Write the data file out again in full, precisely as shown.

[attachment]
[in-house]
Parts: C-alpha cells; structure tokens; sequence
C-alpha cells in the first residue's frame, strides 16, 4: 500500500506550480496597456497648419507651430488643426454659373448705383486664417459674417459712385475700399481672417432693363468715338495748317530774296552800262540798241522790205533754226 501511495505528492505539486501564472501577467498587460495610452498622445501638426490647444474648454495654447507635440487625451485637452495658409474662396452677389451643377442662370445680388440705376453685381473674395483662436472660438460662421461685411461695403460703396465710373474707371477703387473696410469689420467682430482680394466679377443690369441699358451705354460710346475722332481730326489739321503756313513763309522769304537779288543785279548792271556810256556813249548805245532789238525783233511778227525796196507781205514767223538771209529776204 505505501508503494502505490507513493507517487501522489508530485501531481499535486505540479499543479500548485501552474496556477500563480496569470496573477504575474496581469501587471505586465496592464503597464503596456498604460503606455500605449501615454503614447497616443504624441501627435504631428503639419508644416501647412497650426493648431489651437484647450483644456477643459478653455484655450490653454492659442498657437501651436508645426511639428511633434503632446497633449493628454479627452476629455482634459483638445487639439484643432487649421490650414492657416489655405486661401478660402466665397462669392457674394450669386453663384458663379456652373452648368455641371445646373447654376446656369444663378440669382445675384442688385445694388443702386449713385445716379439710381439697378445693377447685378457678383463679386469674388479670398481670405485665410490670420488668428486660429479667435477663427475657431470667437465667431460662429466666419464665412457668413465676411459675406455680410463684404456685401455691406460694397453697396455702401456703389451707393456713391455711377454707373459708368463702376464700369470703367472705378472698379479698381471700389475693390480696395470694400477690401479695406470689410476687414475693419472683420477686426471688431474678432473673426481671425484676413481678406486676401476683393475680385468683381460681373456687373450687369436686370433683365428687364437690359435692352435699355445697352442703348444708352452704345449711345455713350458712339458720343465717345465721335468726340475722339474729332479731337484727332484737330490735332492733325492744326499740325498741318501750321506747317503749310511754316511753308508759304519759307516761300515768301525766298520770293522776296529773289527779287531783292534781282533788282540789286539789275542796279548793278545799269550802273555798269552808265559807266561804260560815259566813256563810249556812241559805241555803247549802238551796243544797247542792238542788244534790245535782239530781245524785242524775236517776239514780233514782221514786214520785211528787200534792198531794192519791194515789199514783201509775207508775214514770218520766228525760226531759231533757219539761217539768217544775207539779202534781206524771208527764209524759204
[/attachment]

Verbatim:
[in-house]
Parts: C-alpha cells; structure tokens; sequence
C-alpha cells in the first residue's frame, strides 16, 4: 500500500506550480496597456497648419507651430488643426454659373448705383486664417459674417459712385475700399481672417432693363468715338495748317530774296552800262540798241522790205533754226 501511495505528492505539486501564472501577467498587460495610452498622445501638426490647444474648454495654447507635440487625451485637452495658409474662396452677389451643377442662370445680388440705376453685381473674395483662436472660438460662421461685411461695403460703396465710373474707371477703387473696410469689420467682430482680394466679377443690369441699358451705354460710346475722332481730326489739321503756313513763309522769304537779288543785279548792271556810256556813249548805245532789238525783233511778227525796196507781205514767223538771209529776204 505505501508503494502505490507513493507517487501522489508530485501531481499535486505540479499543479500548485501552474496556477500563480496569470496573477504575474496581469501587471505586465496592464503597464503596456498604460503606455500605449501615454503614447497616443504624441501627435504631428503639419508644416501647412497650426493648431489651437484647450483644456477643459478653455484655450490653454492659442498657437501651436508645426511639428511633434503632446497633449493628454479627452476629455482634459483638445487639439484643432487649421490650414492657416489655405486661401478660402466665397462669392457674394450669386453663384458663379456652373452648368455641371445646373447654376446656369444663378440669382445675384442688385445694388443702386449713385445716379439710381439697378445693377447685378457678383463679386469674388479670398481670405485665410490670420488668428486660429479667435477663427475657431470667437465667431460662429466666419464665412457668413465676411459675406455680410463684404456685401455691406460694397453697396455702401456703389451707393456713391455711377454707373459708368463702376464700369470703367472705378472698379479698381471700389475693390480696395470694400477690401479695406470689410476687414475693419472683420477686426471688431474678432473673426481671425484676413481678406486676401476683393475680385468683381460681373456687373450687369436686370433683365428687364437690359435692352435699355445697352442703348444708352452704345449711345455713350458712339458720343465717345465721335468726340475722339474729332479731337484727332484737330490735332492733325492744326499740325498741318501750321506747317503749310511754316511753308508759304519759307516761300515768301525766298520770293522776296529773289527779287531783292534781282533788282540789286539789275542796279548793278545799269550802273555798269552808265559807266561804260560815259566813256563810249556812241559805241555803247549802238551796243544797247542792238542788244534790245535782239530781245524785242524775236517776239514780233514782221514786214520785211528787200534792198531794192519791194515789199514783201509775207508775214514770218520766228525760226531759231533757219539761217539768217544775207539779202534781206524771208527764209524759204